Lions head coach Jim Schwartz arrived in Detroit in 2009 following the tumultuous, loss-riddled era of general manager Matt Millen. Schwartz was young and fiery and full of promise, but also inexperienced — he’d never been a NFL head coach.
A day after the final game of this disappointing season, Schwartz was fired leaving the Lions searching for a new coach (though Ken Whisenhunt appears to be the leading candidate). In many ways Schwartz’s tenure reminds me of the sales career of Willy Loman — the main character in Arthur Miller’s famous play, “Death of a Salesman.” Early on, Loman had a promising career. But he became inconsistent later in life, leading to his untimely, yet foreseen demise. Loman had been slipping for years and failed to see it because his sense of reality was far from the truth.
You’re probably asking how does a Pulitzer-winning, 60-year-old play relate to the five-year tenure of Schwartz? It doesn’t. But the demise of Loman does. Barring the literal death (Schwartz is definitely still alive), it’s the similarly long, disappointing, damaged fall of a promising salesman — or coach in Schwartz’s case.
To start, Schwartz never really showed he had complete control. You’d hear players praising his coaching style and announcers say how his intensity was the impetus behind the Lions’ physical play, but what did that translate into? Looking back, it translated into an undisciplined team that took an absurd amount of stupid penalties at the wrong time. Just look at Ndamukong Suh: a terrific player who lacks discipline. Unfortunately, that’s the kind of player we’ve seen on the Jim Schwartz-led Lions.
The issue in football — and for Loman’s sake, the sales industry — is you live and die by results. You can be the best coach in the world, but if your team doesn’t win, you won’t be around for long. In Schwartz’s defense, his team did win once — the Lions went 10-6 in 2011 and made the playoffs for the first time in more than a decade. But they finished 4-12 a year later, reverting back to their losing ways.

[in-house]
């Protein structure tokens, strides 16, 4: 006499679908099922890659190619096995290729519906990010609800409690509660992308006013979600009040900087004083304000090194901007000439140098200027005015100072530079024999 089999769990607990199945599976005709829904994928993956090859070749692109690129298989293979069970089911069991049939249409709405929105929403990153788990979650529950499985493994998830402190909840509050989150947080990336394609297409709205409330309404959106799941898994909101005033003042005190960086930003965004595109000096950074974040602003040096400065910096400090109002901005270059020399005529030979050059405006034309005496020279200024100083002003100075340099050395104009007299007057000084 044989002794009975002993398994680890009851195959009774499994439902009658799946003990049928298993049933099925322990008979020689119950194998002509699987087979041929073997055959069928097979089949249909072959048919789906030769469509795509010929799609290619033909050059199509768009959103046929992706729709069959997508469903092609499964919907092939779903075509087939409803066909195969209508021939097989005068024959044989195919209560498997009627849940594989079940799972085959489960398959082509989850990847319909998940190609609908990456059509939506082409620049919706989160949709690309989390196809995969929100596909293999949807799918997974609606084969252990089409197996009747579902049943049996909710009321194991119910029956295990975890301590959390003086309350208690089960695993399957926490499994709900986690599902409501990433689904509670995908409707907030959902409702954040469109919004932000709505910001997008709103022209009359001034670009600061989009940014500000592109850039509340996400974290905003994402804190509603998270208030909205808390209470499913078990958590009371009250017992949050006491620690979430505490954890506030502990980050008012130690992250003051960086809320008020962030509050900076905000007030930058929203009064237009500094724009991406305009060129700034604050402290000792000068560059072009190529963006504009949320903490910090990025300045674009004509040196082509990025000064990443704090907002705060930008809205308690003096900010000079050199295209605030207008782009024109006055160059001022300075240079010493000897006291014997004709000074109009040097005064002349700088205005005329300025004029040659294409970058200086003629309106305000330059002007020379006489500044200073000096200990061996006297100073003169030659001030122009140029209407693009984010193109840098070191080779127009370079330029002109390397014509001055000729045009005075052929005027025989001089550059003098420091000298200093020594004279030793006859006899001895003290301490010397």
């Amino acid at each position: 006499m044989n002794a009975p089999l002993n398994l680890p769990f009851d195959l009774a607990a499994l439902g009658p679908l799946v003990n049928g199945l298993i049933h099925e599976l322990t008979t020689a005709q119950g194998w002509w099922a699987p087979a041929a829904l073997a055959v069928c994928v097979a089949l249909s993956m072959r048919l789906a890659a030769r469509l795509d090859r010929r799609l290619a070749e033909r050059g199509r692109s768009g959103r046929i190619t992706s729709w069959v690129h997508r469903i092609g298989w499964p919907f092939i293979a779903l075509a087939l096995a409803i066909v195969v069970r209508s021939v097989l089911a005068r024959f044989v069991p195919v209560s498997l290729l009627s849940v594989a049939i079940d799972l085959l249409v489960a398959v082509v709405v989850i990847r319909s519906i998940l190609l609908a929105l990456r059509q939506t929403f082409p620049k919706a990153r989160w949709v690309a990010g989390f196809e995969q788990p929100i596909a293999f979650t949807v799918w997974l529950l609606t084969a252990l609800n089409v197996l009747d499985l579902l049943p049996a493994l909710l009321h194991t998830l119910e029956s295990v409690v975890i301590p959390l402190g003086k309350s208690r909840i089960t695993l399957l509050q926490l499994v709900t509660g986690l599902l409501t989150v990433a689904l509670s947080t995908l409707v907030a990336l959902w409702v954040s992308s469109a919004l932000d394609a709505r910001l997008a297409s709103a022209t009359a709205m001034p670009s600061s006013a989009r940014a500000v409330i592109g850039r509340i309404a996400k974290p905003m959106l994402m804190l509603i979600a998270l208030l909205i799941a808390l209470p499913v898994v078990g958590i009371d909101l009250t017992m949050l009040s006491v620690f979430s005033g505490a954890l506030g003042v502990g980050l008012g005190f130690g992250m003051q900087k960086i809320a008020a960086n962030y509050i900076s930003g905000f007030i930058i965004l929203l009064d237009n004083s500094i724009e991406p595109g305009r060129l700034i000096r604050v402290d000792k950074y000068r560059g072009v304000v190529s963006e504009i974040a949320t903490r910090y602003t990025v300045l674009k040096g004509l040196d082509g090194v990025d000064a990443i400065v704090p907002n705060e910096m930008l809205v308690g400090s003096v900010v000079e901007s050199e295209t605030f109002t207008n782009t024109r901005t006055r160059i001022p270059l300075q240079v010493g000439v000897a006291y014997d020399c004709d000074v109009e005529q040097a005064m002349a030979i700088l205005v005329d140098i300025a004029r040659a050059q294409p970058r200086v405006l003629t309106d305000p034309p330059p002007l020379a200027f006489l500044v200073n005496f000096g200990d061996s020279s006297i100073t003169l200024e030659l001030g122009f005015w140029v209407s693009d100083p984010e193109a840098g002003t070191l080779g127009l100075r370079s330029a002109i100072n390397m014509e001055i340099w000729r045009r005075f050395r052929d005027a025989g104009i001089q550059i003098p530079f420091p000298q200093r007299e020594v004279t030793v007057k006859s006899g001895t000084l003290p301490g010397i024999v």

In Schwartz’s five seasons, the Lions went 29-51 under Schwartz. Football’s a game played to win. And the Lions lost. 22 games under .500 isn’t acceptable anywhere, even if you’re traditionally one of the NFL’s worst teams.
The team’s undisciplined nature appeared much more than just in foolish penalties, too. For example, over the last three years the Lions finished 3-12 in the final two months of the season (December and January). Any team can win games early in the season, but the good teams sustain that success and make a strong, late playoff push; something the Lions failed to do.
After starting this year 6-3, they went 1-6 — a collapse of epic proportions. In five of those six losses, Detroit led at some point in the fourth quarter. Whether it was turnovers, bad penalties, etc. the Lions couldn’t win the close ones down the stretch. That falls on the players (obviously), but when it’s a repetitive problem over multiple seasons, you start to point the finger elsewhere.
The final nail in the coffin — in my opinion for Schwartz’s job — was his refusal to take charge. Similar to Loman, he became naïve in his belief that things were sustainable. In a press conference following Detroit’s playoff-eliminating week 16 loss, Schwartz said, “We have come a long way, but we are still not quite there.” As a spectator not involved in the franchise’s inner-workings, “not being there” after five years shouldn’t stand. And it didn’t.
Just like the death of a salesman, the death of a football coach is an ever-working process. Schwartz’s inability to repeat the little success the team had in 2011 was the start of his death as the Lions coach. And the team’s undisciplined style of play combined with an overall sub-.500 record after five years was the last straw.